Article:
|Dean Du Plessis|
|Born||Dean Du Plessis|
January 30, 1977
|Known for||Being a blind cricket commentator|
Dean Du Plessis is a Zimbabwean cricket commentator. He is the world's first visually impaired cricket commentator to participate in international matches.
He was bortn on 30 January 1977 in Harare.
Dean was born with tumors behind both retinas, destroying his eyesight before birth. He subsequently had both eyes removed, and currently wears glass eyes. Dean's brother Gary played first class cricket in Zimbabwe for the Mashonaland A cricket team. Dean started his love affair with cricket in 1991, when South Africa were re-admitted into the international cricketing fraternity and he was a student a boarding school in Worcester, South Africa. He used to spend his pocket money in calling up Radio One in Zimbabwe to know the scores, when the Zimbabwe national cricket team were given test status in 1992.
Dean's obsession for the game saw him collect the home phone numbers of Dave Houghton, Grant Flower and Alistair Campbell and discuss cricket in length with them. His knowledge about the game impressed Ravi Shastri, who allowed Dean to sit in the commentary box. The commentators eventually started chatting with him, and asking for his opinions. His first stint as a commentator was when his childhood friend Neil Manthorp, who was doing radio commentary for ESPNcricinfo allowed him a 15-minute stint. Dean's knowledge impressed the Cricinfo team, who hired him for the rest of the series.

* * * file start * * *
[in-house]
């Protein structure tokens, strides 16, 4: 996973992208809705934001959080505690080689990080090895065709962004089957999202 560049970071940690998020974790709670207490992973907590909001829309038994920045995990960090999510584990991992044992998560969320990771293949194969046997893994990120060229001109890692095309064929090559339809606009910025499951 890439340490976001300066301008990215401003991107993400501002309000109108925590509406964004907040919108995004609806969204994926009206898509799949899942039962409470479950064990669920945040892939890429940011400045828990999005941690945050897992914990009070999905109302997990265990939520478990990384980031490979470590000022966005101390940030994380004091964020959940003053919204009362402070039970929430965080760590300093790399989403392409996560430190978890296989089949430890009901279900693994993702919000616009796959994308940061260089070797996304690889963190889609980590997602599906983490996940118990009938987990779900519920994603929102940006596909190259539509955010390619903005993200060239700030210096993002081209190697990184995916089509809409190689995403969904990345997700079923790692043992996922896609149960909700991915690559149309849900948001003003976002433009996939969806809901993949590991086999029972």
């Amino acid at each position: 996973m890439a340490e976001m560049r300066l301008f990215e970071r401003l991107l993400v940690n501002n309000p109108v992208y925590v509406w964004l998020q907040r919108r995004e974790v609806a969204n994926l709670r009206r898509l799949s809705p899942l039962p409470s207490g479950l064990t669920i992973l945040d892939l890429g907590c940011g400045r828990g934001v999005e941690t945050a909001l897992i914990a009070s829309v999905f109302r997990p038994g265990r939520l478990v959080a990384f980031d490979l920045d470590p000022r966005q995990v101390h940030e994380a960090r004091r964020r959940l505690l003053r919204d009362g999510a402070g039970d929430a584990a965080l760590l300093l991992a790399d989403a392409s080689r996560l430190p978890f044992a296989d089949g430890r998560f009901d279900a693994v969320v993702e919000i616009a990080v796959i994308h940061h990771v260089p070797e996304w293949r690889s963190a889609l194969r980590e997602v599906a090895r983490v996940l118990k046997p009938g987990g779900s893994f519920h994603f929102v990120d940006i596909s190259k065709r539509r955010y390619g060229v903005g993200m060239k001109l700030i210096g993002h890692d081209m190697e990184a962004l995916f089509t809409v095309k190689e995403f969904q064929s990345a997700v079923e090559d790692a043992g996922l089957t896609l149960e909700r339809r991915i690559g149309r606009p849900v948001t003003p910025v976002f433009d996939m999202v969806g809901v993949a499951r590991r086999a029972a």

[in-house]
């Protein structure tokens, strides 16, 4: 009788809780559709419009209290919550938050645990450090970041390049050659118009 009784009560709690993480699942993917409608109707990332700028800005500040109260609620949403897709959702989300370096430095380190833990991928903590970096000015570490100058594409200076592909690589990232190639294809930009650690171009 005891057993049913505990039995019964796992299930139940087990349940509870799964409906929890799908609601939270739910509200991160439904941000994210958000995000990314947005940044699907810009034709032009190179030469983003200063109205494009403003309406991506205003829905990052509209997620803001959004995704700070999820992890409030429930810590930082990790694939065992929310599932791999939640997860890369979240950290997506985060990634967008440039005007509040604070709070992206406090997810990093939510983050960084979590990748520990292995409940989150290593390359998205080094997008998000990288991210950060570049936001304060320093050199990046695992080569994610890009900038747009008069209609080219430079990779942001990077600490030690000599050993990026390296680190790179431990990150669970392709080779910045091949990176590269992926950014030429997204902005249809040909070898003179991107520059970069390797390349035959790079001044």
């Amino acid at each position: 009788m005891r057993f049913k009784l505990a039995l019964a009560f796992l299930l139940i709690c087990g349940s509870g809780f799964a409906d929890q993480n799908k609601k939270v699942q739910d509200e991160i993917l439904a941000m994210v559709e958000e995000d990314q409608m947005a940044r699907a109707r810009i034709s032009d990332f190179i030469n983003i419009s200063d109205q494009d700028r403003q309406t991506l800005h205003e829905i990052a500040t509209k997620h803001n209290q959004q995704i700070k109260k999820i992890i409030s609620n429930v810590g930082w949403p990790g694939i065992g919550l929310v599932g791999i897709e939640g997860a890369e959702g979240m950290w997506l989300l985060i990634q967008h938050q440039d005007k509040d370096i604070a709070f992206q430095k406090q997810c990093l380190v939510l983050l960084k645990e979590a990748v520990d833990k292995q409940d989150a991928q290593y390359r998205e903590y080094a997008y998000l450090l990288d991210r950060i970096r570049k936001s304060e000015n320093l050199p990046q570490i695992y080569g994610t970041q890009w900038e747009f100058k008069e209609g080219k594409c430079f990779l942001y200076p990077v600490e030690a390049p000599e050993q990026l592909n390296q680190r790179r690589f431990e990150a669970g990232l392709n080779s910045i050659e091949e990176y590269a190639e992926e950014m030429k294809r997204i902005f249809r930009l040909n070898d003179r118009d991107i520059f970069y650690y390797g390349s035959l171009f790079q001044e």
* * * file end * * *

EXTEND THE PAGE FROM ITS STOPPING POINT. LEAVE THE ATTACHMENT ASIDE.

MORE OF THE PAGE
His television debut was in 2003 with Mike Haysman during Zimbabwe's second one-day international with West Indies at the Queens Sports Club, in Bulawayo. He has traveled to South Africa and Bangladesh as part of the commentary team for different studios. He has also been a regular contributor and columnist for The Herald and The Daily News since 2010.
Dean is wired to the stump microphone, and bases his commentary on the sounds that he picks up. He can make out the bowler from their landing and how they grunt. His assessment of the batsman's shots is based on the length of the time between the ball pitching and hitting the bat, shuffle of the batsman's feet, and the type of noise emanating from the bat striking the ball. He also uses the calls of different batsman, the shouts of the fielders and the sound of the crowd to deduce where the ball has gone after the batsman has played his shot. His commentary is also peppered with the statistics and conversations that he has imbibed over the last 20 years.